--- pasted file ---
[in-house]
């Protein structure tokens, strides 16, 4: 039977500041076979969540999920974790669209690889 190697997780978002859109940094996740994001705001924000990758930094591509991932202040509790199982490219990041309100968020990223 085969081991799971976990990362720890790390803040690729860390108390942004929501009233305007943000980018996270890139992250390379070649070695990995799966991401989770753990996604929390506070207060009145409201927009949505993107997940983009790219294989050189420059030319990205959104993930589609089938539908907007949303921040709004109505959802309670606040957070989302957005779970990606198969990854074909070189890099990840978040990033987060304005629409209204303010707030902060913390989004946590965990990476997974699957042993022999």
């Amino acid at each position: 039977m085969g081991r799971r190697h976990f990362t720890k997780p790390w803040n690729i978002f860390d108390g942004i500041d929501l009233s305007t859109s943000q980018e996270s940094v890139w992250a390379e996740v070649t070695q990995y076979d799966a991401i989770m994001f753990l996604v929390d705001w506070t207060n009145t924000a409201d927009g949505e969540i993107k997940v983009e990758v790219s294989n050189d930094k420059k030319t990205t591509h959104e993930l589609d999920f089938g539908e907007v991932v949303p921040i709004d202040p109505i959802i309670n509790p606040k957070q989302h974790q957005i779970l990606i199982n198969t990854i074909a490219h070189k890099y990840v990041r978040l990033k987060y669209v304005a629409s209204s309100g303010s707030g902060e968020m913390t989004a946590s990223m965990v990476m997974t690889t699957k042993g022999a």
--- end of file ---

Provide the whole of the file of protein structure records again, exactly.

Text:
[in-house]
């Protein structure tokens, strides 16, 4: 039977500041076979969540999920974790669209690889 190697997780978002859109940094996740994001705001924000990758930094591509991932202040509790199982490219990041309100968020990223 085969081991799971976990990362720890790390803040690729860390108390942004929501009233305007943000980018996270890139992250390379070649070695990995799966991401989770753990996604929390506070207060009145409201927009949505993107997940983009790219294989050189420059030319990205959104993930589609089938539908907007949303921040709004109505959802309670606040957070989302957005779970990606198969990854074909070189890099990840978040990033987060304005629409209204303010707030902060913390989004946590965990990476997974699957042993022999």
């Amino acid at each position: 039977m085969g081991r799971r190697h976990f990362t720890k997780p790390w803040n690729i978002f860390d108390g942004i500041d929501l009233s305007t859109s943000q980018e996270s940094v890139w992250a390379e996740v070649t070695q990995y076979d799966a991401i989770m994001f753990l996604v929390d705001w506070t207060n009145t924000a409201d927009g949505e969540i993107k997940v983009e990758v790219s294989n050189d930094k420059k030319t990205t591509h959104e993930l589609d999920f089938g539908e907007v991932v949303p921040i709004d202040p109505i959802i309670n509790p606040k957070q989302h974790q957005i779970l990606i199982n198969t990854i074909a490219h070189k890099y990840v990041r978040l990033k987060y669209v304005a629409s209204s309100g303010s707030g902060e968020m913390t989004a946590s990223m965990v990476m997974t690889t699957k042993g022999a």